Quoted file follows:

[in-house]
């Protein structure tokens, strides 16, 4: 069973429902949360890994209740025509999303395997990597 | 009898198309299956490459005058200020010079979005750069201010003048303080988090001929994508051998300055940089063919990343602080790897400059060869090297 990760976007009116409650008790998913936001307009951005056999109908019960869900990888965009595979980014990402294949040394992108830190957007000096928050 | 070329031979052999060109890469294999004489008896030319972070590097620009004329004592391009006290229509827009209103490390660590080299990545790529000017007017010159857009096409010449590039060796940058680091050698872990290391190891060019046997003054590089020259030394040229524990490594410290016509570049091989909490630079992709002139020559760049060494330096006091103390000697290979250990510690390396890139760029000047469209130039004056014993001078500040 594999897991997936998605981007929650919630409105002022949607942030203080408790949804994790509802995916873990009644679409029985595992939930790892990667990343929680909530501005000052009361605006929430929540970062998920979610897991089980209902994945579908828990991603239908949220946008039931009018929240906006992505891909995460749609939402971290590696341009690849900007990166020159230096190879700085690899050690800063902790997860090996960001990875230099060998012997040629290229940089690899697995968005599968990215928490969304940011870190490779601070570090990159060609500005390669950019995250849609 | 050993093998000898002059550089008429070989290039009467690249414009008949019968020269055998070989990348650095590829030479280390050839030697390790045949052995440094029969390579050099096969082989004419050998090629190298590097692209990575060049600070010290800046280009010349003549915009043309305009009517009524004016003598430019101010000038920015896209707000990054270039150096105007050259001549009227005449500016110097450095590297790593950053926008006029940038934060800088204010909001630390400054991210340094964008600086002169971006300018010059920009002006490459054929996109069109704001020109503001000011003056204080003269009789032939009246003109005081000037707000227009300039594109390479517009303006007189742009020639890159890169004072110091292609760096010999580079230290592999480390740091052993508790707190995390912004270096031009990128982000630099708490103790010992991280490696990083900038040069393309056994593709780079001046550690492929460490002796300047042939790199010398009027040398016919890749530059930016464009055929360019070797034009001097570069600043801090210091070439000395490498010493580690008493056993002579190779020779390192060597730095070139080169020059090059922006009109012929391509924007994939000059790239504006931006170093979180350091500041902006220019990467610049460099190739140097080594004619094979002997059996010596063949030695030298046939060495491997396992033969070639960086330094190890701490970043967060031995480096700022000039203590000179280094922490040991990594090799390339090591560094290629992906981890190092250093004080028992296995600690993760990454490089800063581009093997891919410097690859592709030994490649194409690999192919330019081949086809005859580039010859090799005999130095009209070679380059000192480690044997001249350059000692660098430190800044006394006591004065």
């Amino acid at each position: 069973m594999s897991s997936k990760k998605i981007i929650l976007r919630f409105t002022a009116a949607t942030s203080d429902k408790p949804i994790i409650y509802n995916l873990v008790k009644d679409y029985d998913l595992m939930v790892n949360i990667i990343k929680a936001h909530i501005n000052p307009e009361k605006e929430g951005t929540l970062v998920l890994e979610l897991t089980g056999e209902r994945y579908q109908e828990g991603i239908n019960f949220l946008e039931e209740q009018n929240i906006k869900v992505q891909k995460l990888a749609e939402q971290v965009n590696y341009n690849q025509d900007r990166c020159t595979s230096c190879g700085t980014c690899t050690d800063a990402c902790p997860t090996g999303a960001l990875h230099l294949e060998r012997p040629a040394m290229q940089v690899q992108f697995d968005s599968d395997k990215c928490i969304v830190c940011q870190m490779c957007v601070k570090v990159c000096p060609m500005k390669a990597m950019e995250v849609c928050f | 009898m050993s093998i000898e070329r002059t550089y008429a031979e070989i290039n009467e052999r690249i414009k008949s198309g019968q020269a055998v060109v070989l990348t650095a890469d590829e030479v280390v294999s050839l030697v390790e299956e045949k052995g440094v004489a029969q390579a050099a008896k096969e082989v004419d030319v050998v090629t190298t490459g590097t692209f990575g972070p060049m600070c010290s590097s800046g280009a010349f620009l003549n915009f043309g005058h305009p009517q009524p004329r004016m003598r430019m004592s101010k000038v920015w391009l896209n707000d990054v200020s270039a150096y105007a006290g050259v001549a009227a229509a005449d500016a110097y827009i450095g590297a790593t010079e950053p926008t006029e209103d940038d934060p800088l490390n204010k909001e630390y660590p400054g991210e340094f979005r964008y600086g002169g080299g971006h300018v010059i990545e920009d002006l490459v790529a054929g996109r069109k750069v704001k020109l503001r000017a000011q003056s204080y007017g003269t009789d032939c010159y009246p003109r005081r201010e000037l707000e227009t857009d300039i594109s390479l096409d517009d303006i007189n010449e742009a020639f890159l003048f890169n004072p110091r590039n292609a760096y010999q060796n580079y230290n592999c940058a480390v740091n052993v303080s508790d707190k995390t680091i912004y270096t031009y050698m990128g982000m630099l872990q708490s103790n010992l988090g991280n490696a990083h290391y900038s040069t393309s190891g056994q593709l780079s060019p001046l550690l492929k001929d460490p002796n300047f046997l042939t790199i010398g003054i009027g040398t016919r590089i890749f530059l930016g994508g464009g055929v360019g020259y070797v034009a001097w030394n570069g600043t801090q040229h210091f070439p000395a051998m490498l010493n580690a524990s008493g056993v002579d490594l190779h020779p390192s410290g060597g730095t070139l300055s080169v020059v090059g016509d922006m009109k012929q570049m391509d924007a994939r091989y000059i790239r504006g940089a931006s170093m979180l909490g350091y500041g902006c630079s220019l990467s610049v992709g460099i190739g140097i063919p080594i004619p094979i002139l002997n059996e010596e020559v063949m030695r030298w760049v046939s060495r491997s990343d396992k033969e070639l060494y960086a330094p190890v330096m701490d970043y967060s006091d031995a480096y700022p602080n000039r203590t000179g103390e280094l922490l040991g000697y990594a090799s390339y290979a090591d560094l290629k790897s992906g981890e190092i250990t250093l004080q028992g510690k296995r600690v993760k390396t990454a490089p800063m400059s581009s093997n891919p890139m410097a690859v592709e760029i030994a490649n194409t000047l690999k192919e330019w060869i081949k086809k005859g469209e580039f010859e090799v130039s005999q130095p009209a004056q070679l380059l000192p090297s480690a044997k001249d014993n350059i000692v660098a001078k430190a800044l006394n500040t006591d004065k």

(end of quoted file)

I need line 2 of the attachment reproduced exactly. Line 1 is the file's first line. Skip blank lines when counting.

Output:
């Protein structure tokens, strides 16, 4: 069973429902949360890994209740025509999303395997990597 | 009898198309299956490459005058200020010079979005750069201010003048303080988090001929994508051998300055940089063919990343602080790897400059060869090297 990760976007009116409650008790998913936001307009951005056999109908019960869900990888965009595979980014990402294949040394992108830190957007000096928050 | 070329031979052999060109890469294999004489008896030319972070590097620009004329004592391009006290229509827009209103490390660590080299990545790529000017007017010159857009096409010449590039060796940058680091050698872990290391190891060019046997003054590089020259030394040229524990490594410290016509570049091989909490630079992709002139020559760049060494330096006091103390000697290979250990510690390396890139760029000047469209130039004056014993001078500040 594999897991997936998605981007929650919630409105002022949607942030203080408790949804994790509802995916873990009644679409029985595992939930790892990667990343929680909530501005000052009361605006929430929540970062998920979610897991089980209902994945579908828990991603239908949220946008039931009018929240906006992505891909995460749609939402971290590696341009690849900007990166020159230096190879700085690899050690800063902790997860090996960001990875230099060998012997040629290229940089690899697995968005599968990215928490969304940011870190490779601070570090990159060609500005390669950019995250849609 | 050993093998000898002059550089008429070989290039009467690249414009008949019968020269055998070989990348650095590829030479280390050839030697390790045949052995440094029969390579050099096969082989004419050998090629190298590097692209990575060049600070010290800046280009010349003549915009043309305009009517009524004016003598430019101010000038920015896209707000990054270039150096105007050259001549009227005449500016110097450095590297790593950053926008006029940038934060800088204010909001630390400054991210340094964008600086002169971006300018010059920009002006490459054929996109069109704001020109503001000011003056204080003269009789032939009246003109005081000037707000227009300039594109390479517009303006007189742009020639890159890169004072110091292609760096010999580079230290592999480390740091052993508790707190995390912004270096031009990128982000630099708490103790010992991280490696990083900038040069393309056994593709780079001046550690492929460490002796300047042939790199010398009027040398016919890749530059930016464009055929360019070797034009001097570069600043801090210091070439000395490498010493580690008493056993002579190779020779390192060597730095070139080169020059090059922006009109012929391509924007994939000059790239504006931006170093979180350091500041902006220019990467610049460099190739140097080594004619094979002997059996010596063949030695030298046939060495491997396992033969070639960086330094190890701490970043967060031995480096700022000039203590000179280094922490040991990594090799390339090591560094290629992906981890190092250093004080028992296995600690993760990454490089800063581009093997891919410097690859592709030994490649194409690999192919330019081949086809005859580039010859090799005999130095009209070679380059000192480690044997001249350059000692660098430190800044006394006591004065």